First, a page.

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Re: Minutes of W3C WSDWG Conference Call, June 26th, 2003

From: Anne Thomas Manes <anne@manes.net>
Date: Sat, 28 Jun 2003 07:57:02 -0400
Message-ID: <00b201c33d6c$74660070$6f01a8c0@TPX21>
To: "Ugo Corda" <UCorda@SeeBeyond.com>, <www-ws-desc@w3.org>

Re: Minutes of W3C WSDWG Conference Call, June 26th, 2003Ugo,

My proposal for point 1 is simply the assignment of a name (a URI -- let's
call it serviceURI) to a service implementation (a resource). As with any
resource, there's no reason why you can't change the code that implements
this resource.

In many respects, it is equivalent to assigning a URI to a Web site's home
page. There's nothing stopping you from changing the code behind the Web
page (in fact it happens all the time).

I proposal the serviceURI SHOULD NOT be the same as the endpoint URL of the
service implementation -- for exactly the reason that you may want to change
its implementation some time down the road.

And I think I agree that the new wsdl:service definition looks pretty close
to being right for the definition of a service implementation -- but I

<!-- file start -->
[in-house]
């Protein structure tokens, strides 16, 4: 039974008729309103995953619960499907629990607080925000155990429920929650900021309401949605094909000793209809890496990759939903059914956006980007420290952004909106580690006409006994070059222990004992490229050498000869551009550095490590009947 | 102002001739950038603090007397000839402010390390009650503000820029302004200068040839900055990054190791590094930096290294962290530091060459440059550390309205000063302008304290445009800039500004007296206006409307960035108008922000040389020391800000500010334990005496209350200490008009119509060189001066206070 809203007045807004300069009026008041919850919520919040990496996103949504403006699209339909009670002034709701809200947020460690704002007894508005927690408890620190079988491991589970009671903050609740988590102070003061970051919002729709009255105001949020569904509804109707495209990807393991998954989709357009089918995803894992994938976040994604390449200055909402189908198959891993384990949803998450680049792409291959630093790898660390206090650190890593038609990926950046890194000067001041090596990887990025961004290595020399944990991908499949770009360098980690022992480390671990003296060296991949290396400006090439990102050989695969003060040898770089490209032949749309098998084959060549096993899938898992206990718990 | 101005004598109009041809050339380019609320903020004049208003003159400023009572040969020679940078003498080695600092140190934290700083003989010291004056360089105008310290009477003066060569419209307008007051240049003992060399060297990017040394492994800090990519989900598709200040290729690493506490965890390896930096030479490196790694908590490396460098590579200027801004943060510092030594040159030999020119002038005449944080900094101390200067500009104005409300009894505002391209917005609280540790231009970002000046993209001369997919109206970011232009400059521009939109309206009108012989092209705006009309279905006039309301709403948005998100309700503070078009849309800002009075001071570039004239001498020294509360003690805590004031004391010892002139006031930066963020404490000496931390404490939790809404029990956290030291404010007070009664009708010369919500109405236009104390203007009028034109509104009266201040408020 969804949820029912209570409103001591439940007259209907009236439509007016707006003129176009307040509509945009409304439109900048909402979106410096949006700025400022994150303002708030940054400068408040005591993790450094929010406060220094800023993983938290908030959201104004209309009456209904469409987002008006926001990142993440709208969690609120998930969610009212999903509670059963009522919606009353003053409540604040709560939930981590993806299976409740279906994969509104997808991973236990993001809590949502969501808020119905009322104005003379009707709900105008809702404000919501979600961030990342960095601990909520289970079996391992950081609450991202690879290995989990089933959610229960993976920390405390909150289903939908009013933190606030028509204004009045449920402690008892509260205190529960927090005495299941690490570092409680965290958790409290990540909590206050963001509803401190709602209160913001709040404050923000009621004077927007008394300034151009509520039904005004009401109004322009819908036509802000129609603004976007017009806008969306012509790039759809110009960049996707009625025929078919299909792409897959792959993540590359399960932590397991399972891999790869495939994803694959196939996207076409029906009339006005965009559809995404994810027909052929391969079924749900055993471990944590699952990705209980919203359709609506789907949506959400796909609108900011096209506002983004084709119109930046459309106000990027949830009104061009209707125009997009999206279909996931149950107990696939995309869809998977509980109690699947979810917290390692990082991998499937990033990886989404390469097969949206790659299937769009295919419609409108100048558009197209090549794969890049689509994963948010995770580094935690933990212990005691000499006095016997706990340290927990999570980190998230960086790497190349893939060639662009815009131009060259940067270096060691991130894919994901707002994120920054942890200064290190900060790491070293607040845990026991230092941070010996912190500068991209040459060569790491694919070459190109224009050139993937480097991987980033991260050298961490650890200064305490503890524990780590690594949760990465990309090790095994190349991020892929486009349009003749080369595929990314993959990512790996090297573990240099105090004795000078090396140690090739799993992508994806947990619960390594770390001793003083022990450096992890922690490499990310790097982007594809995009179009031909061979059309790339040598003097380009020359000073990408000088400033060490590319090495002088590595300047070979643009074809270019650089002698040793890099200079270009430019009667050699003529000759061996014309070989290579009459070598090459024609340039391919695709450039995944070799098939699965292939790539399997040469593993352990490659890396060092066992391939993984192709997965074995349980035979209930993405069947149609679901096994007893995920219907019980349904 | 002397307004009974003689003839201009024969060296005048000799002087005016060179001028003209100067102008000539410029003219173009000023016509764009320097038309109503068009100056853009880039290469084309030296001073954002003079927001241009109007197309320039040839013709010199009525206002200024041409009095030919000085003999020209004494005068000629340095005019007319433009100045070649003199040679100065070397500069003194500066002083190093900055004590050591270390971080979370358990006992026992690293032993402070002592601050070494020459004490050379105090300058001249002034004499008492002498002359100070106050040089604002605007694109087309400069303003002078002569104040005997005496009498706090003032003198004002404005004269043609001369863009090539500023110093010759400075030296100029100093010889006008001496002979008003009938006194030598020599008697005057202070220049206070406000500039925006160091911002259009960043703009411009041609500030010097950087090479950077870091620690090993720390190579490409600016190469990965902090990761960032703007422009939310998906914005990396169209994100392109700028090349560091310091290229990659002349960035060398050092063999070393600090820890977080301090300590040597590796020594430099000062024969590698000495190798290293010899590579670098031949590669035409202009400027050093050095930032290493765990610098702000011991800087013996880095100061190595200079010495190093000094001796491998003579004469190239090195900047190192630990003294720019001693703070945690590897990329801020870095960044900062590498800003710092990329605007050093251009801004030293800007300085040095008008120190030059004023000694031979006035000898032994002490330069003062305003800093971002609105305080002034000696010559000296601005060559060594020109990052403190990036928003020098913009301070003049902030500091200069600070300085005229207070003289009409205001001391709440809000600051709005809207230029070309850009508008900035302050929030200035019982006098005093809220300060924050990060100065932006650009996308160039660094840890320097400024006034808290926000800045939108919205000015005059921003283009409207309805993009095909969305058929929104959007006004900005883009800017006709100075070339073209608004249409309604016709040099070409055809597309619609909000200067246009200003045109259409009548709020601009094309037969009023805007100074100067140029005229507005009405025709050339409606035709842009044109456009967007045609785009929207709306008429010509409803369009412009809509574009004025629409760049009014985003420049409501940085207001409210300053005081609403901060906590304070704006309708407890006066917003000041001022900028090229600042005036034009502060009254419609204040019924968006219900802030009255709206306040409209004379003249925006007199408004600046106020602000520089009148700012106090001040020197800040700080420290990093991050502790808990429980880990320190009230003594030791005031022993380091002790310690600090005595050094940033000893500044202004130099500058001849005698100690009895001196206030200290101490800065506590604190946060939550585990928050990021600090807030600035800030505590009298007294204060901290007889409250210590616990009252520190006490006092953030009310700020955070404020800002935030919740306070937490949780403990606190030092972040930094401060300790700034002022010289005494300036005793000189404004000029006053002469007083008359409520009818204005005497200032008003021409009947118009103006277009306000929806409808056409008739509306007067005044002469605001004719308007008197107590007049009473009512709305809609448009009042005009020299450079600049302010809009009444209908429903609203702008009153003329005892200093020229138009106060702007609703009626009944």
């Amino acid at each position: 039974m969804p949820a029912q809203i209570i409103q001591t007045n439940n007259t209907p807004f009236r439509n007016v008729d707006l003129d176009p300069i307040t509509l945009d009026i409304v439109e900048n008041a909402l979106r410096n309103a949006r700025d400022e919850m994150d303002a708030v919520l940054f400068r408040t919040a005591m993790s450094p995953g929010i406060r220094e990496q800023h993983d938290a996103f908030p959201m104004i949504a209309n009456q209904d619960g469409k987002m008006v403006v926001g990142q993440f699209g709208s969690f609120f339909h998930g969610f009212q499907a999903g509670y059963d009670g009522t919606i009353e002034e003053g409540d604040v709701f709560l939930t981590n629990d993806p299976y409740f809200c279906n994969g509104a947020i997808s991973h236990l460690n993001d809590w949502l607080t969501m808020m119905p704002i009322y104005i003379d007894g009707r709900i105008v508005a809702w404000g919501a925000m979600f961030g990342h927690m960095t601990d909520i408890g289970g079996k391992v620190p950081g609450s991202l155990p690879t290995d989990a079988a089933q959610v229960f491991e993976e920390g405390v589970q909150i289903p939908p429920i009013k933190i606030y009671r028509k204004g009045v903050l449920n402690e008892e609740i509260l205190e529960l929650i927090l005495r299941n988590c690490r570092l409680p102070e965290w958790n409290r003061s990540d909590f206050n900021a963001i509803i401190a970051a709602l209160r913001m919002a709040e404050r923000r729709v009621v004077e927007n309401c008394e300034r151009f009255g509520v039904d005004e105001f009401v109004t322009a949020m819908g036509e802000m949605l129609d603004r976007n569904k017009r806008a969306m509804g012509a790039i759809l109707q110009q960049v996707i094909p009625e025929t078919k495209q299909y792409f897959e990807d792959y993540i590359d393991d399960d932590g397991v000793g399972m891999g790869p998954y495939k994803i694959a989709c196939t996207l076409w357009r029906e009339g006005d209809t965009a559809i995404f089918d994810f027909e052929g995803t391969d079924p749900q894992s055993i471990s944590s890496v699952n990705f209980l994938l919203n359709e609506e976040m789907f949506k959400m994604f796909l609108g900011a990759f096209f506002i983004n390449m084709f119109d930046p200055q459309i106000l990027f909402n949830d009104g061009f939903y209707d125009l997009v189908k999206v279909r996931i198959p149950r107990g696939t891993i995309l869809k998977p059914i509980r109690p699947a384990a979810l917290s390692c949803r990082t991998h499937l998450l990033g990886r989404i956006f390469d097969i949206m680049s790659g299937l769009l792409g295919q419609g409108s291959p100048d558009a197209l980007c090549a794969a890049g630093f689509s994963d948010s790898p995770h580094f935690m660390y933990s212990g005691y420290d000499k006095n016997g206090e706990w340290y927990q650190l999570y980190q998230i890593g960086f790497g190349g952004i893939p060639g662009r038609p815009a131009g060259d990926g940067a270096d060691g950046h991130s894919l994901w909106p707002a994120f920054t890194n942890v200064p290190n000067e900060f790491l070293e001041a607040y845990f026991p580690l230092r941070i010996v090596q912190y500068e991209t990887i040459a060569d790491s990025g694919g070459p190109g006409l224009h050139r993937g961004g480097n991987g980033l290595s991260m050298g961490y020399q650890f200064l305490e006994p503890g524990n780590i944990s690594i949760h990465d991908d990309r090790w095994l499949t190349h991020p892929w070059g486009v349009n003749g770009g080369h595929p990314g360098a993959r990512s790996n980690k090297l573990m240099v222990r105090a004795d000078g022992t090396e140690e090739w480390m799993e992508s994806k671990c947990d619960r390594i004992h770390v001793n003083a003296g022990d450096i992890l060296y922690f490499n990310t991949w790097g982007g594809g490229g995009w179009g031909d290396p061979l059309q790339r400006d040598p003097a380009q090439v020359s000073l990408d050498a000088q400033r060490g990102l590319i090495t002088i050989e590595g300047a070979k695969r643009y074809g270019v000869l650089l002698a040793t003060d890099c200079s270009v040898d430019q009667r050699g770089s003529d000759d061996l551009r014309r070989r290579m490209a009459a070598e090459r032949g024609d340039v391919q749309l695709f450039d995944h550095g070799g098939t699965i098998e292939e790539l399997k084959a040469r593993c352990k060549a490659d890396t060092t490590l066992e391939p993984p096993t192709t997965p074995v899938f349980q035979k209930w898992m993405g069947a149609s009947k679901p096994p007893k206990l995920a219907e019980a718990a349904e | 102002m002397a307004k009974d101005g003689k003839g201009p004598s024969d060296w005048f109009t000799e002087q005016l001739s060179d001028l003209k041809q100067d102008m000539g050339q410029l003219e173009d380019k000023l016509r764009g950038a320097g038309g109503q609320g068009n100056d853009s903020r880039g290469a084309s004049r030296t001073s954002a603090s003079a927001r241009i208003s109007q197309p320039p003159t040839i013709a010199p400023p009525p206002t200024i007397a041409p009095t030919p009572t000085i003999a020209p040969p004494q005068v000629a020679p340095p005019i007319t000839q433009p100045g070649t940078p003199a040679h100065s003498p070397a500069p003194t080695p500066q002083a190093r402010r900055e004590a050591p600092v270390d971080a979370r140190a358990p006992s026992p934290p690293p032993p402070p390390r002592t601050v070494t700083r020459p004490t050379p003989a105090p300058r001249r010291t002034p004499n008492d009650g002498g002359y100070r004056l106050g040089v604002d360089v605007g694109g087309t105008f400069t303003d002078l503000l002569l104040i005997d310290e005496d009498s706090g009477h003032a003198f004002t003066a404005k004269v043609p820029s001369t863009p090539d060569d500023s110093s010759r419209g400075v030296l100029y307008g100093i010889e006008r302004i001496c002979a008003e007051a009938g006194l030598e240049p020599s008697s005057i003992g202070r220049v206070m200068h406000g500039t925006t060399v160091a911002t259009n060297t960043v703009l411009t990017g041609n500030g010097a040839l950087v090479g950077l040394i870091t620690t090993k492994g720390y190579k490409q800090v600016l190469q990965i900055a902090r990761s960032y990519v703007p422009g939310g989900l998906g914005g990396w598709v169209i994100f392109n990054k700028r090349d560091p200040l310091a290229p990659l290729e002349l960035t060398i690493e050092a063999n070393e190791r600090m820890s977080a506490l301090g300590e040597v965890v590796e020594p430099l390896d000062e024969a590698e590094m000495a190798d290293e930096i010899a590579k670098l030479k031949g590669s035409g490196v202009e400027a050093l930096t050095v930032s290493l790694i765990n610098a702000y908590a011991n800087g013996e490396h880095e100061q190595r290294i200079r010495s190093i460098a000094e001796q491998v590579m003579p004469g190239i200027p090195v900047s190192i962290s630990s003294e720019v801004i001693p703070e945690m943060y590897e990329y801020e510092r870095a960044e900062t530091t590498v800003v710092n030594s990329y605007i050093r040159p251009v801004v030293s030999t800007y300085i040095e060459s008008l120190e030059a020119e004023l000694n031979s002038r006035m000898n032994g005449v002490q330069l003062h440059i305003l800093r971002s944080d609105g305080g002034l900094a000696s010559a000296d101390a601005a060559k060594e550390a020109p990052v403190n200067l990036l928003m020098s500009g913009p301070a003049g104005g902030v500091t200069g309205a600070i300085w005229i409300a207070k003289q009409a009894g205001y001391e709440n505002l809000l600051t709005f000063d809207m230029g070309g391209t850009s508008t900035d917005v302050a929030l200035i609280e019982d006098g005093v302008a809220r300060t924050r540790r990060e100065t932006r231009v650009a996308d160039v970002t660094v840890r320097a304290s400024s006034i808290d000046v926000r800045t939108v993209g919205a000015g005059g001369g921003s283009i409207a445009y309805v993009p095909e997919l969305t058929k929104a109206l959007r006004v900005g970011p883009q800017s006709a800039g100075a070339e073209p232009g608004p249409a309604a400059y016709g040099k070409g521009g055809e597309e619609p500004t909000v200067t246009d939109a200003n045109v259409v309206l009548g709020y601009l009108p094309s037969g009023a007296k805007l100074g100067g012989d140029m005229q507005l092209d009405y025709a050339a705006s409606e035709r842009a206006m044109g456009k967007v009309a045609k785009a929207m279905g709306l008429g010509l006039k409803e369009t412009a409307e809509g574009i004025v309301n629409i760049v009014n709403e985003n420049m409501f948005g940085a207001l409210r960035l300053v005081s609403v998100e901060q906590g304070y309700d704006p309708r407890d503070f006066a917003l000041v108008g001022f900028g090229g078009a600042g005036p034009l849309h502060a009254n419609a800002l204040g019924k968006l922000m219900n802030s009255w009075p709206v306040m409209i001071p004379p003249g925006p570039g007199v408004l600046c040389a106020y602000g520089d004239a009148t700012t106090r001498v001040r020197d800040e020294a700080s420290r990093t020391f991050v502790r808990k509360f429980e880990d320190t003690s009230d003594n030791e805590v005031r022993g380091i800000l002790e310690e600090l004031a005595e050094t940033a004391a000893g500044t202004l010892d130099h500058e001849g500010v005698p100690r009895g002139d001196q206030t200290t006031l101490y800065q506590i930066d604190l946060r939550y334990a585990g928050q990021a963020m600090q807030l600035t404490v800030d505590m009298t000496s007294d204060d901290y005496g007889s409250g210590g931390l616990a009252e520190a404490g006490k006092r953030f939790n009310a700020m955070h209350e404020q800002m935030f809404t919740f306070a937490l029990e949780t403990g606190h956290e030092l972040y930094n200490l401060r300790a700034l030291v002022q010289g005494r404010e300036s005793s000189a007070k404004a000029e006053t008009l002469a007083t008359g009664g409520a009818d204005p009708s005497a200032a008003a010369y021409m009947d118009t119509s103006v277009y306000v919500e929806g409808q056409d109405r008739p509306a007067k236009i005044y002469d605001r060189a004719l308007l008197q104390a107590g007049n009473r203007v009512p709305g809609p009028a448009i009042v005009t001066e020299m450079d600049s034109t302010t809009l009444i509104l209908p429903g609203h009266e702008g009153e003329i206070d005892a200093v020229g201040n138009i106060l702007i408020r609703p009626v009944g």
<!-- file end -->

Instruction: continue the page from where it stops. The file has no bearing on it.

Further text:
suggest that the resource MUST have a serviceURI name. Given the naming of
the service implementation, I'm not sure we then need targetResource -- or
perhaps it could be added to the service group definition as a means to
identify the relationship among the services in the group.

By naming the service implementation, you also solve the use case where a
single service might implement multiple interfaces -- you would still
maintain the one service/one interface requirement, but you could define
multiple service implementations that reference the same serviceURI.

Anne

----- Original Message -----
From: Ugo Corda
To: www-ws-desc@w3.org
Sent: Friday, June 27, 2003 11:03 PM
Subject: Re: Minutes of W3C WSDWG Conference Call, June 26th, 2003


I also agree with Mark's concerns and with your approach to point 2.
Regarding your point 1, I am still concerned about bringing implementation
details into the interface. If targetResource represents a particular
service implementation, what happens if I rewrite the implementation from
Java to C#? What if I rewrite the implementation to optimize it, but the
semantics of the service remain the same? Do I get different
targetResources?
I think one of the basic advantages of Web services is that you can decouple